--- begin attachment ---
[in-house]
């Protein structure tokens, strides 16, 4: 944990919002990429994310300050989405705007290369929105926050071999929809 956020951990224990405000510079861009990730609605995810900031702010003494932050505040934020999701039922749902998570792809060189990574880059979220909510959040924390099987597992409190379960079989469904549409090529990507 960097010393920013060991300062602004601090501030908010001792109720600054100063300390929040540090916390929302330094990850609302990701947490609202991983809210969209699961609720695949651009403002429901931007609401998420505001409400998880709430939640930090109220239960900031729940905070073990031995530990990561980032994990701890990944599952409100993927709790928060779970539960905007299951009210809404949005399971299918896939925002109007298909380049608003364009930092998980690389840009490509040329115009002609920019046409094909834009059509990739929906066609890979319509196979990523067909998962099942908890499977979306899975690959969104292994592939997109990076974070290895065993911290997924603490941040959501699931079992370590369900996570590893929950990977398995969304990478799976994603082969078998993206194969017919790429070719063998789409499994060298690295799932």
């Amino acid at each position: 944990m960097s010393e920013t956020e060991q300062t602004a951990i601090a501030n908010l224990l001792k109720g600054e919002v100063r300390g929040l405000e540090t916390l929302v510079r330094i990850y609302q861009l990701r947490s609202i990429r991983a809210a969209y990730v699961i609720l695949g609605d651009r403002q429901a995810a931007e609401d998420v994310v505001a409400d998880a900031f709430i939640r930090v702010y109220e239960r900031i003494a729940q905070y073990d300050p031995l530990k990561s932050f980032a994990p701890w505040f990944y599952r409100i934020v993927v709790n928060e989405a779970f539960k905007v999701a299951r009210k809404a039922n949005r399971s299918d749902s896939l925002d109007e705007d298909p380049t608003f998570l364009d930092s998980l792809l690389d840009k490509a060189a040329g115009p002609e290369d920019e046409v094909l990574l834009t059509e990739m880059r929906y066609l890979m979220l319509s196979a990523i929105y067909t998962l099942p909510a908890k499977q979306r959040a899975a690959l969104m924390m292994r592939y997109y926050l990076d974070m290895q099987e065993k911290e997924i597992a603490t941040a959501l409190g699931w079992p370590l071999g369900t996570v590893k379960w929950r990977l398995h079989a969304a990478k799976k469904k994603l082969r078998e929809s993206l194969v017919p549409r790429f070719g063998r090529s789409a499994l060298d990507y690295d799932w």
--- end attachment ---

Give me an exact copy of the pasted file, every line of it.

[in-house]
């Protein structure tokens, strides 16, 4: 944990919002990429994310300050989405705007290369929105926050071999929809 956020951990224990405000510079861009990730609605995810900031702010003494932050505040934020999701039922749902998570792809060189990574880059979220909510959040924390099987597992409190379960079989469904549409090529990507 960097010393920013060991300062602004601090501030908010001792109720600054100063300390929040540090916390929302330094990850609302990701947490609202991983809210969209699961609720695949651009403002429901931007609401998420505001409400998880709430939640930090109220239960900031729940905070073990031995530990990561980032994990701890990944599952409100993927709790928060779970539960905007299951009210809404949005399971299918896939925002109007298909380049608003364009930092998980690389840009490509040329115009002609920019046409094909834009059509990739929906066609890979319509196979990523067909998962099942908890499977979306899975690959969104292994592939997109990076974070290895065993911290997924603490941040959501699931079992370590369900996570590893929950990977398995969304990478799976994603082969078998993206194969017919790429070719063998789409499994060298690295799932």
């Amino acid at each position: 944990m960097s010393e920013t956020e060991q300062t602004a951990i601090a501030n908010l224990l001792k109720g600054e919002v100063r300390g929040l405000e540090t916390l929302v510079r330094i990850y609302q861009l990701r947490s609202i990429r991983a809210a969209y990730v699961i609720l695949g609605d651009r403002q429901a995810a931007e609401d998420v994310v505001a409400d998880a900031f709430i939640r930090v702010y109220e239960r900031i003494a729940q905070y073990d300050p031995l530990k990561s932050f980032a994990p701890w505040f990944y599952r409100i934020v993927v709790n928060e989405a779970f539960k905007v999701a299951r009210k809404a039922n949005r399971s299918d749902s896939l925002d109007e705007d298909p380049t608003f998570l364009d930092s998980l792809l690389d840009k490509a060189a040329g115009p002609e290369d920019e046409v094909l990574l834009t059509e990739m880059r929906y066609l890979m979220l319509s196979a990523i929105y067909t998962l099942p909510a908890k499977q979306r959040a899975a690959l969104m924390m292994r592939y997109y926050l990076d974070m290895q099987e065993k911290e997924i597992a603490t941040a959501l409190g699931w079992p370590l071999g369900t996570v590893k379960w929950r990977l398995h079989a969304a990478k799976k469904k994603l082969r078998e929809s993206l194969v017919p549409r790429f070719g063998r090529s789409a499994l060298d990507y690295d799932w």